Quantitative model for inferring dynamic regulation of the tumour suppressor gene p53
1 Division of Pathology, The Norwegian Radium Hospital, Rikshospitalet University Hospital, Montebello 0310 Oslo, Norway
2 School of Mathematical Sciences, Monash University, Melbourne, Vic 3800, Australia
3 Department of Mathematics, University of Glasgow, Glasgow G12 8QW, UK
BMC Bioinformatics 2010, 11:36 doi:10.1186/1471-2105-11-36Published: 19 January 2010
The availability of various "omics" datasets creates a prospect of performing the study of genome-wide genetic regulatory networks. However, one of the major challenges of using mathematical models to infer genetic regulation from microarray datasets is the lack of information for protein concentrations and activities. Most of the previous researches were based on an assumption that the mRNA levels of a gene are consistent with its protein activities, though it is not always the case. Therefore, a more sophisticated modelling framework together with the corresponding inference methods is needed to accurately estimate genetic regulation from "omics" datasets.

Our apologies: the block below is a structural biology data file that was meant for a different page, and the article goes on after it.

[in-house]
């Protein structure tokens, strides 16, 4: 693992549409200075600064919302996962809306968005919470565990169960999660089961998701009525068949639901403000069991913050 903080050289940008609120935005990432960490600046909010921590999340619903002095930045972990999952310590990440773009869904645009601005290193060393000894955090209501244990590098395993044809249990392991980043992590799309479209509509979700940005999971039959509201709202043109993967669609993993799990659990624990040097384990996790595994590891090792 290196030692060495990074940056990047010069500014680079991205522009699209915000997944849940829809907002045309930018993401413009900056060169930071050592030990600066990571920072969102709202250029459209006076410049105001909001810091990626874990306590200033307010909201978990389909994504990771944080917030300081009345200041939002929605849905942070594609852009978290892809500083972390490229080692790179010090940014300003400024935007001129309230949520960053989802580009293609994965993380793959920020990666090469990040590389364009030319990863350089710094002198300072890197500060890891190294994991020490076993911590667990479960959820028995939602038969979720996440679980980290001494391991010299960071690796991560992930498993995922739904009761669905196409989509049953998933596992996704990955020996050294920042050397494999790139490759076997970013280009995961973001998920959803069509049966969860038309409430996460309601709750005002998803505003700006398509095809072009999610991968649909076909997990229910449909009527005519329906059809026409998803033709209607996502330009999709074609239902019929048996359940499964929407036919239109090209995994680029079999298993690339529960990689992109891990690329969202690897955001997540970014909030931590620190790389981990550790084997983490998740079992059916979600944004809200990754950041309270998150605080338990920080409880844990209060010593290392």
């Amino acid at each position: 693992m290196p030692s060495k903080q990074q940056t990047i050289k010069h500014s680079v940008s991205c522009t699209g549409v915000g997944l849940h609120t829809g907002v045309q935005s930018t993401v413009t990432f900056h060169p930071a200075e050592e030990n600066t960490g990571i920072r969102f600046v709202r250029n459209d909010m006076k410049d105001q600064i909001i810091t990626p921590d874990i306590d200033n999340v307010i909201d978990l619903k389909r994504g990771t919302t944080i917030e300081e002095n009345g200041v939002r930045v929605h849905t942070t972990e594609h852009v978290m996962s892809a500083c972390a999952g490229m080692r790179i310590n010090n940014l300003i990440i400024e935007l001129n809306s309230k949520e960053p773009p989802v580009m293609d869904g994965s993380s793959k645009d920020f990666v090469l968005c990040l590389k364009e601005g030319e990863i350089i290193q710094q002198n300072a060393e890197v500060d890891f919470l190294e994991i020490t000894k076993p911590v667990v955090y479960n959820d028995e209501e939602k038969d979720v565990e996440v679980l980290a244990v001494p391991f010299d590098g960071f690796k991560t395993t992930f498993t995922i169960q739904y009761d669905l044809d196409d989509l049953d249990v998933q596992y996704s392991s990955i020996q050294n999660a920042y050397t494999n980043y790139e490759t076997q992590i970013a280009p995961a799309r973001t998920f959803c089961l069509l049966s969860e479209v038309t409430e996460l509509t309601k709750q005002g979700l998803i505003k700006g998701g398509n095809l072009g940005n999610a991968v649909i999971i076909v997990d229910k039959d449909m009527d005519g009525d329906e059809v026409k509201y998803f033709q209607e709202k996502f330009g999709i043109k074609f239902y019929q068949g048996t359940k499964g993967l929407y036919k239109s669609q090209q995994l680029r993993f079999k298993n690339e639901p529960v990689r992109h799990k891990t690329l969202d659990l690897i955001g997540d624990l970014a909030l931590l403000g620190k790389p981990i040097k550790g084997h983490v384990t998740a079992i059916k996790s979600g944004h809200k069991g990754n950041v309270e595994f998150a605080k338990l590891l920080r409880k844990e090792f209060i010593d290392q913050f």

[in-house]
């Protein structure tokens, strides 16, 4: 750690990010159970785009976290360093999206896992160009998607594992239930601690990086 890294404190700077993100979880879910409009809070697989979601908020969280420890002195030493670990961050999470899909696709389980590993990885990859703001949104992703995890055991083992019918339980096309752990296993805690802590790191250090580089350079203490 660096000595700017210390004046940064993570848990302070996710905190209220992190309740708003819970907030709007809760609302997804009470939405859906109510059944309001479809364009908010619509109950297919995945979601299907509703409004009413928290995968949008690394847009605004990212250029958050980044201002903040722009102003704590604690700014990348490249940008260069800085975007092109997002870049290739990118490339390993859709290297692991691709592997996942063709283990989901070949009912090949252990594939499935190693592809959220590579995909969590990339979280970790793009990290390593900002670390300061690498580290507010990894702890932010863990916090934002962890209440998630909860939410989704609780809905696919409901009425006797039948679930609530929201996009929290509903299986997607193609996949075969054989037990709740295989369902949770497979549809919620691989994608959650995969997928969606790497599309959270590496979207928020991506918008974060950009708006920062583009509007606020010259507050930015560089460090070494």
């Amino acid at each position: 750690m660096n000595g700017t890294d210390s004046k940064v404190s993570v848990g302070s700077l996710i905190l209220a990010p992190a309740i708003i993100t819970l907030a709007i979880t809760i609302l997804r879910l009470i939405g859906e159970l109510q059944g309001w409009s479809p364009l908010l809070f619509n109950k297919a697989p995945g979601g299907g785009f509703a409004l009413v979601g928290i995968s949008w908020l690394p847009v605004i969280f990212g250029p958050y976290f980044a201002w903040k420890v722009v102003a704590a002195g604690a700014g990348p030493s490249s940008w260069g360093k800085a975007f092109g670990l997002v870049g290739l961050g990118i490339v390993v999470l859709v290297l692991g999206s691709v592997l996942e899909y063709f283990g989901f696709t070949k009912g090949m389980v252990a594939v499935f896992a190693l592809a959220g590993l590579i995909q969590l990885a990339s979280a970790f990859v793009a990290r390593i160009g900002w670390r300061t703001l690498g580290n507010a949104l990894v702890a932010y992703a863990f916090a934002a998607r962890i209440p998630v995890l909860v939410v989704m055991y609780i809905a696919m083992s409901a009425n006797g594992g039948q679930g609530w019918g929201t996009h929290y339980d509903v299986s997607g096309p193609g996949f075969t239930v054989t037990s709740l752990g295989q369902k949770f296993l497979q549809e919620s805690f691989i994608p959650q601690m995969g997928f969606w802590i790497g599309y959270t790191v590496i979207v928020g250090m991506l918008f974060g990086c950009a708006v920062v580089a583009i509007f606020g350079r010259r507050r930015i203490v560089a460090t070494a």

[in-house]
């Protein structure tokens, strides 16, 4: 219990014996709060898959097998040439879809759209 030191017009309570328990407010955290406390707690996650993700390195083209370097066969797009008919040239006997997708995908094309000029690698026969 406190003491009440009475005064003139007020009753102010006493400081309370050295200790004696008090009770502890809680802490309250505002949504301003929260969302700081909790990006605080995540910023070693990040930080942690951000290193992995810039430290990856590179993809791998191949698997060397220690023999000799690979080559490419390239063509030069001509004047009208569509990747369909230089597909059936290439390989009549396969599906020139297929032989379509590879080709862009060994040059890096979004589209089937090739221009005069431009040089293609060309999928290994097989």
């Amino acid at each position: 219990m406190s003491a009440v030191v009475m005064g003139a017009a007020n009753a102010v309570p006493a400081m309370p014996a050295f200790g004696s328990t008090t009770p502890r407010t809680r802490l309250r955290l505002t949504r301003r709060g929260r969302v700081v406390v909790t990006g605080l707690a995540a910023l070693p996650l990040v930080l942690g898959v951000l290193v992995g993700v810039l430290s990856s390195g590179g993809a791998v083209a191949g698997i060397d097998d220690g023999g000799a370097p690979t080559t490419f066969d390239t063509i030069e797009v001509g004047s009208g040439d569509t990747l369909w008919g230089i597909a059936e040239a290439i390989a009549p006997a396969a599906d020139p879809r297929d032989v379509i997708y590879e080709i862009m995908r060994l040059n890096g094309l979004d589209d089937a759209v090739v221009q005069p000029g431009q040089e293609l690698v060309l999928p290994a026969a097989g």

This work developed a novel approach, which is based on a nonlinear mathematical model, to infer genetic regulation from microarray gene expression data. By using the p53 network as a test system, we used the nonlinear model to estimate the activities of transcription factor (TF) p53 from the expression levels of its target genes, and to identify the activation/inhibition status of p53 to its target genes. The predicted top 317 putative p53 target genes were supported by DNA sequence analysis. A comparison between our prediction and the other published predictions of p53 targets suggests that most of putative p53 targets may share a common depleted or enriched sequence signal on their upstream non-coding region.
The proposed quantitative model can not only be used to infer the regulatory relationship between TF and its down-stream genes, but also be applied to estimate the protein activities of TF from the expression levels of its target genes.